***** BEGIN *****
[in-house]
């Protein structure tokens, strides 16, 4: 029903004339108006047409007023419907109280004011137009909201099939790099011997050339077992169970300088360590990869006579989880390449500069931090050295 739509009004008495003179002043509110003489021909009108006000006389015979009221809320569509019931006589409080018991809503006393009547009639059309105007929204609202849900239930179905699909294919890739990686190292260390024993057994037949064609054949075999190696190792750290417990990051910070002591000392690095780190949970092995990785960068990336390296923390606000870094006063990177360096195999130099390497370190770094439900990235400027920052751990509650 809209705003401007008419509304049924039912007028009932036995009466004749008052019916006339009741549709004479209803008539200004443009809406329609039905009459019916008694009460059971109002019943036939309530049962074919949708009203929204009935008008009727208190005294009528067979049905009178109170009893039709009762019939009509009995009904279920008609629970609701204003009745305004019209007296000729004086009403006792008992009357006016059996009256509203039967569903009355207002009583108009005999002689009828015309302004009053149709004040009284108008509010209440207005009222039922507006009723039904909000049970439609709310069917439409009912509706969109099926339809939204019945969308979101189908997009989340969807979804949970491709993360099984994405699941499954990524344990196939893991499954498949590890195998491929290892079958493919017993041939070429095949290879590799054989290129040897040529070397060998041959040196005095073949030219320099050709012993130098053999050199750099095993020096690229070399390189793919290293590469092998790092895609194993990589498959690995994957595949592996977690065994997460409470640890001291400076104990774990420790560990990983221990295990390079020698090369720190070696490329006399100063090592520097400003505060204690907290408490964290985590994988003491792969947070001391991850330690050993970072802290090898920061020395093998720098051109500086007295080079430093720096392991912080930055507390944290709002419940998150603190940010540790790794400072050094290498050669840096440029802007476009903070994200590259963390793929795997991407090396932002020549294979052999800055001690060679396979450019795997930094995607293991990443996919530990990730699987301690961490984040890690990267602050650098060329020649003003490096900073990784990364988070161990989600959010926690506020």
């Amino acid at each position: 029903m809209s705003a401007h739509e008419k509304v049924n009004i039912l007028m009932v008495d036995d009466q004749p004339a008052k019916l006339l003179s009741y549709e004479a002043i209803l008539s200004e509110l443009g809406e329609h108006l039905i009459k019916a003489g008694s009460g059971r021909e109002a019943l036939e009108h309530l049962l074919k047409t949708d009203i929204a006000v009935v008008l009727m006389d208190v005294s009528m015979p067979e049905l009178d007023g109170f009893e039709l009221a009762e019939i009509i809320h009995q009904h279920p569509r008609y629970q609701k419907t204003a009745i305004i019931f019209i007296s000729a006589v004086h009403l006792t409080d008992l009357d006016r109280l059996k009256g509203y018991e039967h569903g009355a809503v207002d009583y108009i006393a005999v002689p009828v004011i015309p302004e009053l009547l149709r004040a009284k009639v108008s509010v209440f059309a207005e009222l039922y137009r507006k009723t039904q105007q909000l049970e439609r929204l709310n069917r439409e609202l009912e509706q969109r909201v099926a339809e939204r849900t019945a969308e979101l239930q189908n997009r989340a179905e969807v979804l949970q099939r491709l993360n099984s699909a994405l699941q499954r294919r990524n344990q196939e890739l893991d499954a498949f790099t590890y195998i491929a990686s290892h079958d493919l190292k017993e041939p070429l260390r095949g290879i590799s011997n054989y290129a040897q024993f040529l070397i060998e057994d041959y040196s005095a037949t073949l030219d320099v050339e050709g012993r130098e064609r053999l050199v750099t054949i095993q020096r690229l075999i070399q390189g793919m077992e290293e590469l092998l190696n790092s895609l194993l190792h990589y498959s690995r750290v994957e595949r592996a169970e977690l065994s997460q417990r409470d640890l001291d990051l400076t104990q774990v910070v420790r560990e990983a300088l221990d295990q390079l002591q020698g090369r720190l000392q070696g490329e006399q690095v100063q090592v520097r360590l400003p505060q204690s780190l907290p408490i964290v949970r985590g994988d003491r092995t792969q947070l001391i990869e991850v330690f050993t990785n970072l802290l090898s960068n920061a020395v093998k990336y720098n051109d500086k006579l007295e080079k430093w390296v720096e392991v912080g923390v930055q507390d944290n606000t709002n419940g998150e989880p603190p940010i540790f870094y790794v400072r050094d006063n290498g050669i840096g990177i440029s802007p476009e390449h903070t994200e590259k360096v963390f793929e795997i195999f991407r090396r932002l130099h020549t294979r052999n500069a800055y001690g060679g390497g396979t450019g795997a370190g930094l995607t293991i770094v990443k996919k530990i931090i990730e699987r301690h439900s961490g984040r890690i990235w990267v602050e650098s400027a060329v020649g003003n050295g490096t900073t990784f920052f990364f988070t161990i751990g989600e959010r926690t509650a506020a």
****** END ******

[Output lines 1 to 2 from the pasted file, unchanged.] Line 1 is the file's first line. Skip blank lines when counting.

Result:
[in-house]
């Protein structure tokens, strides 16, 4: 029903004339108006047409007023419907109280004011137009909201099939790099011997050339077992169970300088360590990869006579989880390449500069931090050295 739509009004008495003179002043509110003489021909009108006000006389015979009221809320569509019931006589409080018991809503006393009547009639059309105007929204609202849900239930179905699909294919890739990686190292260390024993057994037949064609054949075999190696190792750290417990990051910070002591000392690095780190949970092995990785960068990336390296923390606000870094006063990177360096195999130099390497370190770094439900990235400027920052751990509650 809209705003401007008419509304049924039912007028009932036995009466004749008052019916006339009741549709004479209803008539200004443009809406329609039905009459019916008694009460059971109002019943036939309530049962074919949708009203929204009935008008009727208190005294009528067979049905009178109170009893039709009762019939009509009995009904279920008609629970609701204003009745305004019209007296000729004086009403006792008992009357006016059996009256509203039967569903009355207002009583108009005999002689009828015309302004009053149709004040009284108008509010209440207005009222039922507006009723039904909000049970439609709310069917439409009912509706969109099926339809939204019945969308979101189908997009989340969807979804949970491709993360099984994405699941499954990524344990196939893991499954498949590890195998491929290892079958493919017993041939070429095949290879590799054989290129040897040529070397060998041959040196005095073949030219320099050709012993130098053999050199750099095993020096690229070399390189793919290293590469092998790092895609194993990589498959690995994957595949592996977690065994997460409470640890001291400076104990774990420790560990990983221990295990390079020698090369720190070696490329006399100063090592520097400003505060204690907290408490964290985590994988003491792969947070001391991850330690050993970072802290090898920061020395093998720098051109500086007295080079430093720096392991912080930055507390944290709002419940998150603190940010540790790794400072050094290498050669840096440029802007476009903070994200590259963390793929795997991407090396932002020549294979052999800055001690060679396979450019795997930094995607293991990443996919530990990730699987301690961490984040890690990267602050650098060329020649003003490096900073990784990364988070161990989600959010926690506020």